The Global Satellite Precipitation Constellation: Current Status and Future Requirements

Kidd, Chris ; Huffman, George ; Maggioni, Viviana ; Chambon, Philippe ; Oki, Riko

Année de publication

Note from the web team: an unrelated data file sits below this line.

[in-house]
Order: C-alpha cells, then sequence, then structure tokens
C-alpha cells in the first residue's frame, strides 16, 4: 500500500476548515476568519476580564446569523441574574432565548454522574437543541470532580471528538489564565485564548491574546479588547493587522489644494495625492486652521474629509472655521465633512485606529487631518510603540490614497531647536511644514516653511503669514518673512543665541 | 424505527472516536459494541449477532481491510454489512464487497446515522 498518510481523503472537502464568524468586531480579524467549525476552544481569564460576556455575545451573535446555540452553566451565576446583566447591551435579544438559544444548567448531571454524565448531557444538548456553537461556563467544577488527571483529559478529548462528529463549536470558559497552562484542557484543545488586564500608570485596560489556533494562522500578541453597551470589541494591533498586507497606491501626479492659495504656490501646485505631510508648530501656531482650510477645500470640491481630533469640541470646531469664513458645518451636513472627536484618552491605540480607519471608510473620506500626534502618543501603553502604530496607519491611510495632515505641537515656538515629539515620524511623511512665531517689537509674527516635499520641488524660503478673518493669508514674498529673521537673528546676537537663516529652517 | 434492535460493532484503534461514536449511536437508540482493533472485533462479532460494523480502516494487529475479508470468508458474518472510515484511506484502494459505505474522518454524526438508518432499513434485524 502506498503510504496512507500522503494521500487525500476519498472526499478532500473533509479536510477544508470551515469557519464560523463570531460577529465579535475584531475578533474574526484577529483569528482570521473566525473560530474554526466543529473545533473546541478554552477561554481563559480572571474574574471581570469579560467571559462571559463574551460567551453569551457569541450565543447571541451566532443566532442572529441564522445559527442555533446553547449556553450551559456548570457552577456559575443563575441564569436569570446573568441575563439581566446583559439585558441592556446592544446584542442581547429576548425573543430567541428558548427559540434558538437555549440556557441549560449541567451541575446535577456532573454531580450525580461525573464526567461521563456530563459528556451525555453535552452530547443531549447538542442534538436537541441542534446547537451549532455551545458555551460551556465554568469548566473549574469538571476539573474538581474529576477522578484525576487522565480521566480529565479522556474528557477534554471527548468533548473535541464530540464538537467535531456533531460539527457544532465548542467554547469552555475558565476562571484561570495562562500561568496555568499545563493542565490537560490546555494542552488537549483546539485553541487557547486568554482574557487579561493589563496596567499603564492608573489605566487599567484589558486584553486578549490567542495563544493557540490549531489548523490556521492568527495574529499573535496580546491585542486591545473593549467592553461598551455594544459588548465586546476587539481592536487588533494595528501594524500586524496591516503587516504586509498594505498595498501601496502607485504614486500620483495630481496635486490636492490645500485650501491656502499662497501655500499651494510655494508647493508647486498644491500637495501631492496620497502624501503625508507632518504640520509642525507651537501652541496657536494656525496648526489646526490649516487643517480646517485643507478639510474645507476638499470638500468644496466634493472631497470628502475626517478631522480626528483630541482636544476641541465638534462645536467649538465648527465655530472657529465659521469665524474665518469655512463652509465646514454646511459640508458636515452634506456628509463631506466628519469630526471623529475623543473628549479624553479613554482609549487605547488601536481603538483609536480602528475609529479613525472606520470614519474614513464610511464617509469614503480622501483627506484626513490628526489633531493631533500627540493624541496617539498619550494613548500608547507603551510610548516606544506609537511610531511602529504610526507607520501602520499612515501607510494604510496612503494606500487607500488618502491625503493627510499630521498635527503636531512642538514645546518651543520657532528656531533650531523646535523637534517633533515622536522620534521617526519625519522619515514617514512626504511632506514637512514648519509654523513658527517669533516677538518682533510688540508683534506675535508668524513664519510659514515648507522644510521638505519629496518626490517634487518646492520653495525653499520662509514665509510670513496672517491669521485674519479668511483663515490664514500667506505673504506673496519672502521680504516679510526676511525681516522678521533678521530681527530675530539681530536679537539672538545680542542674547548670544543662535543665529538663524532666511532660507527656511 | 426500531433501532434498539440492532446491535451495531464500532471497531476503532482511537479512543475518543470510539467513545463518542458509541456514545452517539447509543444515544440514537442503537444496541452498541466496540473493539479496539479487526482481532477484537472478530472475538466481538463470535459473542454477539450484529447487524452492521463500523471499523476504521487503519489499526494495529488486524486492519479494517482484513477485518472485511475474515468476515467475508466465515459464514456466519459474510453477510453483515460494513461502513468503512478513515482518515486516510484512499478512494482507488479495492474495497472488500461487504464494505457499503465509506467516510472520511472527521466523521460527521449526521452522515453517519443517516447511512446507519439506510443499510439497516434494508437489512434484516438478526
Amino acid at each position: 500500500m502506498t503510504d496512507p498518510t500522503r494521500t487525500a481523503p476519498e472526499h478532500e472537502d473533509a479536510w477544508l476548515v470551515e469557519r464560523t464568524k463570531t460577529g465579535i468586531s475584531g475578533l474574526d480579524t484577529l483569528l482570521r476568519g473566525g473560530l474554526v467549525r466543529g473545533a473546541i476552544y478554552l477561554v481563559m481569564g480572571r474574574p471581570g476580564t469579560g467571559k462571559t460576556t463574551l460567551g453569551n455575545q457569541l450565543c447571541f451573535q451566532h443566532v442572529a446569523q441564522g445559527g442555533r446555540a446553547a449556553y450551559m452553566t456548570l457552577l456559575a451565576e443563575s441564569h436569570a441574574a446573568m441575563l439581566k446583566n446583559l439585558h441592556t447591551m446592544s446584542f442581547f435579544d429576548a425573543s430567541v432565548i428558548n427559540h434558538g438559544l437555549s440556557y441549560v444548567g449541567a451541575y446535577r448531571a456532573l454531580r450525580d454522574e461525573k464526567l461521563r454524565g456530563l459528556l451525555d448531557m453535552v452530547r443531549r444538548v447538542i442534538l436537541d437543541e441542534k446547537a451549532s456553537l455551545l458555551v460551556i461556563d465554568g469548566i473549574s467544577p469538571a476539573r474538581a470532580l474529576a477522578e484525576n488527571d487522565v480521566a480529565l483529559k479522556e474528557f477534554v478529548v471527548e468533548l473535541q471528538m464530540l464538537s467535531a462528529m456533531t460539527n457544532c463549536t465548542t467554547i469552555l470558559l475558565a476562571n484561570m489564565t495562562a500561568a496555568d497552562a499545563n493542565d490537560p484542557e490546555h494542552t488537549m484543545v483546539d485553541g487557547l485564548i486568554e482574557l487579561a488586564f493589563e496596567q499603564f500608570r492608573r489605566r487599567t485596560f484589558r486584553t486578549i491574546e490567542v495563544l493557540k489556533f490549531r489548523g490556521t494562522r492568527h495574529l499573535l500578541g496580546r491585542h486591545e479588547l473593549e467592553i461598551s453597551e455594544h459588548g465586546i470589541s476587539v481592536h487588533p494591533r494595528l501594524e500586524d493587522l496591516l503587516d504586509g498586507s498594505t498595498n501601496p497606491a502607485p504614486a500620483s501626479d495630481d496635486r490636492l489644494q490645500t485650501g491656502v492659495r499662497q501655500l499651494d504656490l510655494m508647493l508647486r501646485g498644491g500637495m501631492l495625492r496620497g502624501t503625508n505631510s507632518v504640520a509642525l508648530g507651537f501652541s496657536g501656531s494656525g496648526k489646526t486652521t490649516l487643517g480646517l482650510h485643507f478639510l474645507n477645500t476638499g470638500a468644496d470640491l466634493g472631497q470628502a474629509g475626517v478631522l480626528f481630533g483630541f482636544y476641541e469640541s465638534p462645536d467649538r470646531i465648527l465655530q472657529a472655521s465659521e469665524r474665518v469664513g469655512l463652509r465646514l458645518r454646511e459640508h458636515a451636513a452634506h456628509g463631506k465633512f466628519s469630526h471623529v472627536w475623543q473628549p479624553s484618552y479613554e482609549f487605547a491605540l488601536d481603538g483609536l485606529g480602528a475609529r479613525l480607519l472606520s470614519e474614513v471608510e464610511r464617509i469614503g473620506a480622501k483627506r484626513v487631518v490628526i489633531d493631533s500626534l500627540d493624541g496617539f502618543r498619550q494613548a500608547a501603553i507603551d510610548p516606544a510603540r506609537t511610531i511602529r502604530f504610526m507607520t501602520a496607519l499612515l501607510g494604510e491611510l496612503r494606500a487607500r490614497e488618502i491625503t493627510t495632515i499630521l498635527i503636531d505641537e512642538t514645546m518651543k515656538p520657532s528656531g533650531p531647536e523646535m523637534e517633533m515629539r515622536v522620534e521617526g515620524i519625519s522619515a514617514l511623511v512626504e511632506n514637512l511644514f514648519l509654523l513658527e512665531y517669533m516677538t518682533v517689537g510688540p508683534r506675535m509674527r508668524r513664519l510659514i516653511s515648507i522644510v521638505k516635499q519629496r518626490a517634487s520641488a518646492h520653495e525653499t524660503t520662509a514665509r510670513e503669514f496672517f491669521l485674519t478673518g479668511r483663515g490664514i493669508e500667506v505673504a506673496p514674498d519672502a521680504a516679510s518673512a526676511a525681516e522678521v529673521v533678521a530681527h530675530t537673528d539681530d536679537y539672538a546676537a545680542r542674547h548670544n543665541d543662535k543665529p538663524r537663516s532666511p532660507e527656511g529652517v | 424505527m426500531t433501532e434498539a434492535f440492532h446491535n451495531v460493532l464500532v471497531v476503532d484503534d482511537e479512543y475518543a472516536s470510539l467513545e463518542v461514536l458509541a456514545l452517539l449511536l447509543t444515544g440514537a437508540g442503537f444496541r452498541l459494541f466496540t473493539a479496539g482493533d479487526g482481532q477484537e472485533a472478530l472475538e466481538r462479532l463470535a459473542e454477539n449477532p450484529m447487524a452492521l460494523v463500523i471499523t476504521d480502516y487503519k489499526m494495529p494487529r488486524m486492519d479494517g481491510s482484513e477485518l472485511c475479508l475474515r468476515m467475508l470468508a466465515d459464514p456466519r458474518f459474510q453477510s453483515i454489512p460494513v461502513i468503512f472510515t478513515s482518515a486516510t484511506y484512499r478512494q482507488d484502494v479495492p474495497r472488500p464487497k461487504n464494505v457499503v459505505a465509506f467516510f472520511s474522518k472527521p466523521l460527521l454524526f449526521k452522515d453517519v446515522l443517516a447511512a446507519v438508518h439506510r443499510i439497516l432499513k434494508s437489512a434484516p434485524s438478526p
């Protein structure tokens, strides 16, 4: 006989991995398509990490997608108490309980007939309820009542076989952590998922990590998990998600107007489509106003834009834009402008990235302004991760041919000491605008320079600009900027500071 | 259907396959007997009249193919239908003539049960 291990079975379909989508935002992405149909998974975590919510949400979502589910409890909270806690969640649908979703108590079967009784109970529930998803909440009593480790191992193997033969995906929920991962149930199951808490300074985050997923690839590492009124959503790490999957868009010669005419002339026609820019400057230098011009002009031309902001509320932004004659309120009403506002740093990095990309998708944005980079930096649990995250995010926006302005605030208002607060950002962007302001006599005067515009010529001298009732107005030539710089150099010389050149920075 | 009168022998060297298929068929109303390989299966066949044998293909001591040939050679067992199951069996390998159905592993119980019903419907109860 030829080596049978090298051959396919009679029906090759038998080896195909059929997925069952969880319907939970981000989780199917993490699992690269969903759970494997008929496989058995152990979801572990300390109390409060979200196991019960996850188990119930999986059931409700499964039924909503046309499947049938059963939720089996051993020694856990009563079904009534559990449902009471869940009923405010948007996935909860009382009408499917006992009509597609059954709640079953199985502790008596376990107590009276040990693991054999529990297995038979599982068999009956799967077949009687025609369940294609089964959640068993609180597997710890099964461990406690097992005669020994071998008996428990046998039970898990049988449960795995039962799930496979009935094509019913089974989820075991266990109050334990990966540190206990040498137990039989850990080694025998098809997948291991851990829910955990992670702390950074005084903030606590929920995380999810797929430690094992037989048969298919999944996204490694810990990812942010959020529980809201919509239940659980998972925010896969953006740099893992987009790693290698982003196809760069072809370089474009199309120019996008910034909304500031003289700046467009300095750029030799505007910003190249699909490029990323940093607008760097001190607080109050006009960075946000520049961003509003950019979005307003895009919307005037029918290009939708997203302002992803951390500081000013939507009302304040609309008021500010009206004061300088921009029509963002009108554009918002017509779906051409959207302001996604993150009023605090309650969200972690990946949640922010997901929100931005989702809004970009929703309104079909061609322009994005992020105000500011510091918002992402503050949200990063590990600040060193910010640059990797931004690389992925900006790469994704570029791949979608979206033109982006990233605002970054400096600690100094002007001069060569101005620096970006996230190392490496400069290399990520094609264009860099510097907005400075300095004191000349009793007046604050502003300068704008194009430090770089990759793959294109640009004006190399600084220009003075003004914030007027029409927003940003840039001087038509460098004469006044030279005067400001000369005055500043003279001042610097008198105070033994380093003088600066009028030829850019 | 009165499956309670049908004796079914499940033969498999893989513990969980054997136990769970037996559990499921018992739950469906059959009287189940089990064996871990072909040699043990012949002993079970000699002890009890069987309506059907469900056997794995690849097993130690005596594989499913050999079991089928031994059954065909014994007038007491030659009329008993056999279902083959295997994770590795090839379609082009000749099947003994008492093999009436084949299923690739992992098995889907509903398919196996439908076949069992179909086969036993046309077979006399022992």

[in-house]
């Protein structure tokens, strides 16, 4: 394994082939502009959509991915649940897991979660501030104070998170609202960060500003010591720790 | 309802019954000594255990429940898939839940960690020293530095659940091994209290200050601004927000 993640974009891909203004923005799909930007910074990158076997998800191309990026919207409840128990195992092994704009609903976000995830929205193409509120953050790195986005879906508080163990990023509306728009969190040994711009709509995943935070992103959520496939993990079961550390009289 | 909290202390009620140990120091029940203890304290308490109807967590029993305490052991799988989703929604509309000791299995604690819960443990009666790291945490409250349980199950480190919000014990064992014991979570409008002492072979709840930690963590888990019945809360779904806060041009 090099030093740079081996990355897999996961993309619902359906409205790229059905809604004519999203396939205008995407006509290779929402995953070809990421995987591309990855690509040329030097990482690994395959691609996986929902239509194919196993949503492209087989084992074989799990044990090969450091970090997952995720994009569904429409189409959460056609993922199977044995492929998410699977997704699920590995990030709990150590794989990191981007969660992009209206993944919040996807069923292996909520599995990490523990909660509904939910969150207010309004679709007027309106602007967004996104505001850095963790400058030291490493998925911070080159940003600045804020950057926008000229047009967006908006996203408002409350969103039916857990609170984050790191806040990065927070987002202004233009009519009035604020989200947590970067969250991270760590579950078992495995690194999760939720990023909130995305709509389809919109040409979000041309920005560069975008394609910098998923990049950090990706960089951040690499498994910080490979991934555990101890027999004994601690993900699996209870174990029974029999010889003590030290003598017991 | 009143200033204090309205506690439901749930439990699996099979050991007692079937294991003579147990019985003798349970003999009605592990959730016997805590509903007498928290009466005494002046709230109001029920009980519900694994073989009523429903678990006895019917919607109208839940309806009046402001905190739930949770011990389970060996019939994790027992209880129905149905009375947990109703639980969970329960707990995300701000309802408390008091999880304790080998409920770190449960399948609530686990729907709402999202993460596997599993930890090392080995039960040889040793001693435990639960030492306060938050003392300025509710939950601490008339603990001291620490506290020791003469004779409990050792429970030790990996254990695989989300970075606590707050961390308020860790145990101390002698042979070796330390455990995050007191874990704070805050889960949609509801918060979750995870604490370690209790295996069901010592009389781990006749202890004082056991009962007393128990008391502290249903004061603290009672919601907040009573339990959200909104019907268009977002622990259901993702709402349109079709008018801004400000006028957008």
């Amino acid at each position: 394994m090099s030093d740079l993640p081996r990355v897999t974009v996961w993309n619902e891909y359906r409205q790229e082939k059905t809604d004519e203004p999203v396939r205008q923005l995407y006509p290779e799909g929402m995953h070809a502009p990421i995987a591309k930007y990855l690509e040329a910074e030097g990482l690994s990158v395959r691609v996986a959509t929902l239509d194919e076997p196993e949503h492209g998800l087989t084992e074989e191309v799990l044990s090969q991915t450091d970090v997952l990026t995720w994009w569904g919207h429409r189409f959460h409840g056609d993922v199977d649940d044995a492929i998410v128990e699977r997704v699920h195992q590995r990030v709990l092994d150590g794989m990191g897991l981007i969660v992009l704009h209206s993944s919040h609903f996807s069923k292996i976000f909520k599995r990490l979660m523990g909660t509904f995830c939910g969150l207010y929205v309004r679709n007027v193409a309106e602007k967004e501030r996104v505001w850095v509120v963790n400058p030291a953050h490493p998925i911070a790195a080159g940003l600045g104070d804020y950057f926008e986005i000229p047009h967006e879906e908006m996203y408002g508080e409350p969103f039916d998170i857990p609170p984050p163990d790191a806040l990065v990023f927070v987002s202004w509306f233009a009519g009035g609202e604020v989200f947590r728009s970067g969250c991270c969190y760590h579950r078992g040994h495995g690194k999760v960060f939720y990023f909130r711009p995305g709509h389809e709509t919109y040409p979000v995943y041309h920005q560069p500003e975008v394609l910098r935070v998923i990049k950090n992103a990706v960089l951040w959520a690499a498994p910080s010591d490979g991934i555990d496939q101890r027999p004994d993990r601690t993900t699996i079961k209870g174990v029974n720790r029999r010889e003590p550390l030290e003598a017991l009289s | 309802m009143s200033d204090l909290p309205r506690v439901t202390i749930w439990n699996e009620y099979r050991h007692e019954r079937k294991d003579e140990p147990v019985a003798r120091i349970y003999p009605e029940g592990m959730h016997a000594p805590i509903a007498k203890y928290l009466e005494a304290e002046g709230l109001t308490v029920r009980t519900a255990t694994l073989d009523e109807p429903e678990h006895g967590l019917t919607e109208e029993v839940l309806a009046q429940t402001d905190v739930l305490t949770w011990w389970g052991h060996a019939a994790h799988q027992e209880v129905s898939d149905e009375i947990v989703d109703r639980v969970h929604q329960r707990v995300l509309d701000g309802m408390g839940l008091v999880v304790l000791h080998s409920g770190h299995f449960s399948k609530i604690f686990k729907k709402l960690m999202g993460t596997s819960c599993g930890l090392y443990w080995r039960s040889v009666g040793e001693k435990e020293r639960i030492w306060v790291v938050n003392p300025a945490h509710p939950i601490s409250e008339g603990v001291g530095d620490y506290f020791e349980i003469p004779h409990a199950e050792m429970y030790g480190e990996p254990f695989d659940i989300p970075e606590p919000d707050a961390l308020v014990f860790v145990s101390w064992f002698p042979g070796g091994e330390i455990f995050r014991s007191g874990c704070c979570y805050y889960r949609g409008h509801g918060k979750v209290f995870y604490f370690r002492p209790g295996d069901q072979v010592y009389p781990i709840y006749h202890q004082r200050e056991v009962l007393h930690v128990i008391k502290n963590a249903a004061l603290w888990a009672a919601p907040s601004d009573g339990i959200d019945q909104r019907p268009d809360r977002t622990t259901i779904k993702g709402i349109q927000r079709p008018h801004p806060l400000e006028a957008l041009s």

<p align=justify>To address the need to map precipitation on a global scale, a collection of satellites carrying passive microwave (PMW) radiometers has grown over the last 20 years to form a constellation of about 10-12 sensors at any one time. Over the same period, a broad range of science and user communities has become increasingly dependent on the precipitation products provided by these sensors. The constellation presently consists of both conical and cross-track-scanning precipitation-capable multichannel instruments, many of which are beyond their operational and design lifetime but continue to operate through the cooperation of the responsible agencies. The Group on Earth Observations and the Coordinating Group for Meteorological Satellites (CGMS), among other groups, have raised the issue of how a robust, future precipitation constellation should be constructed. The key issues of current and future requirements for the mapping of global precipitation from satellite sensors can be summarized as providing 1) sufficiently fine spatial resolutions to capture precipitation-scale systems and reduce the beam-filling effects of the observations; 2) a wide channel diversity for each sensor to cover the range of precipitation types, characteristics, and intensities observed across the globe; 3) an observation interval that provides temporal sampling commensurate with the variability of precipitation; and 4) precipitation radars and radiometers in low-inclination orbit to provide a consistent calibration source, as demonstrated by the first two spaceborne radar-radiometer combinations on the Tropical Rainfall Measuring Mission (TRMM) and Global Precipitation Measurement (GPM) mission Core Observatory. These issues are critical in determining the direction of future constellation requirements while preserving the continuity of the existing constellation necessary for long-term climate-scale studies.</p>
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